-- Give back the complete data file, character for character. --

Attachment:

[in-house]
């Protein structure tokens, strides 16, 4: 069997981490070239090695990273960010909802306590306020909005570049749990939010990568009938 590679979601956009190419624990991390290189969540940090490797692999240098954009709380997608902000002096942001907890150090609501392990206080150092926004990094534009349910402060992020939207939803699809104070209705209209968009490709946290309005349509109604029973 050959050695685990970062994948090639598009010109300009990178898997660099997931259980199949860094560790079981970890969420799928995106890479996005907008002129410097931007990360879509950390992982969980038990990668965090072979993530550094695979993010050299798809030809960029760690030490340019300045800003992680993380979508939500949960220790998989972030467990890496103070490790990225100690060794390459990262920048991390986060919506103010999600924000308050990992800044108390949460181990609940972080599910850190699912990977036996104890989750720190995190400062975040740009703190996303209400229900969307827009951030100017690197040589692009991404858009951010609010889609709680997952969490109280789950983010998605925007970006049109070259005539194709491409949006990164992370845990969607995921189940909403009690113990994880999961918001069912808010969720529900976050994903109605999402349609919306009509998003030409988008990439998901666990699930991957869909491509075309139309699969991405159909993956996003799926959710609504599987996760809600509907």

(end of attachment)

[in-house]
């Protein structure tokens, strides 16, 4: 069997981490070239090695990273960010909802306590306020909005570049749990939010990568009938 590679979601956009190419624990991390290189969540940090490797692999240098954009709380997608902000002096942001907890150090609501392990206080150092926004990094534009349910402060992020939207939803699809104070209705209209968009490709946290309005349509109604029973 050959050695685990970062994948090639598009010109300009990178898997660099997931259980199949860094560790079981970890969420799928995106890479996005907008002129410097931007990360879509950390992982969980038990990668965090072979993530550094695979993010050299798809030809960029760690030490340019300045800003992680993380979508939500949960220790998989972030467990890496103070490790990225100690060794390459990262920048991390986060919506103010999600924000308050990992800044108390949460181990609940972080599910850190699912990977036996104890989750720190995190400062975040740009703190996303209400229900969307827009951030100017690197040589692009991404858009951010609010889609709680997952969490109280789950983010998605925007970006049109070259005539194709491409949006990164992370845990969607995921189940909403009690113990994880999961918001069912808010969720529900976050994903109605999402349609919306009509998003030409988008990439998901666990699930991957869909491509075309139309699969991405159909993956996003799926959710609504599987996760809600509907």